THE OGLALA LAKOTA CHIEF Red Cloud, who lived from 1822–1909, is distinguished by two unusual superlatives. He is both the only Native leader to ever win a major war against the US government, and he is the most photographed Native American of the 19th century. Of course, these two accomplishments are related. An extremely sophisticated strategist, Red Cloud gradually shifted his tactics over the course of his career from a military defense of his people to a visual one. After an initial victory over the United States in what’s now called “Red Cloud’s War,” from 1866–1868, a series of military defeats lead Red Cloud to pursue negotiations to protect the Oglala Lakota’s territory in present-day Wyoming, South Dakota, and Montana. Red Cloud carefully bolstered his new position as a diplomatic leader of the Lakota through the emergent media of photography. Between 1870 and 1909, Red Cloud sat for more than 128 photographs on at least 45 different occasions.[i]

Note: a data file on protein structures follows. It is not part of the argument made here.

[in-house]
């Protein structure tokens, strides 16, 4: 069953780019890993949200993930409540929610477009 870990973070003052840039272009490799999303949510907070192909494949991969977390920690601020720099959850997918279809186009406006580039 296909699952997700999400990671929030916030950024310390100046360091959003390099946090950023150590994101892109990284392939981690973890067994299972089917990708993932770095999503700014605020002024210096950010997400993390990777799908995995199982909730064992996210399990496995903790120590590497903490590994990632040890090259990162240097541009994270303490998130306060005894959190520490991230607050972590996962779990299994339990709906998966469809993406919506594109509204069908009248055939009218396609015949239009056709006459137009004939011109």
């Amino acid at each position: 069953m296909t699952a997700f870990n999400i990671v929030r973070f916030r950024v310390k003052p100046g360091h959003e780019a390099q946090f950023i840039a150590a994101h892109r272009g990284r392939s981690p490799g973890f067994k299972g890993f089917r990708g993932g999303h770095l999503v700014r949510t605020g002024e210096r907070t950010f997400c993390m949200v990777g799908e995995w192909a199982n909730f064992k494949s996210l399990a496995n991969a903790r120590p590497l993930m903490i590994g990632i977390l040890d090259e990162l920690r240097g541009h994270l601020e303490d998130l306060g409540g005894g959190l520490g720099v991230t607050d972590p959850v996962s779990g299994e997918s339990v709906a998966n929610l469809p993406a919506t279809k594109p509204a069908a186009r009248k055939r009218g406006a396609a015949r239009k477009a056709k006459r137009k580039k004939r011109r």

What explains the 19th-century fascination with Red Cloud’s body, and why was presenting his body as a text so useful to Red Cloud as a political strategy? In Red Cloud’s moment, a range of interests had a stake in decoding the text of the Native body. Evolutionary scientists, for example, regarded Native bodies not so much as living humans but rather as animated fossils, the prehistoric remnants of the barbaric origins of human evolution. This scientific idea, I would claim, was connected to a political or philosophical idea: the belief that the space that is now the United States naturally belonged to the white settlers who sought to not only conquer it, but also to erase all traces of their conquest as a conquest. The spread of this belief, a part of what’s now often called “settler colonialism,” was aided by two surprising tools: the fossil, and the photograph. Red Cloud pushed back against the spread of settler colonialism by carefully shaping how both fossils and his own body were received by US audiences. Doing so, Red Cloud insisted on his rightful place in the visual cultures of modernity. And by carefully attending to the strategies he employed, we can illuminate how ecological readings of emergent 19th-century media connect to the history of settler colonialism — or, put differently, how the history of environmentalism and the history of social justice are intimately bound together.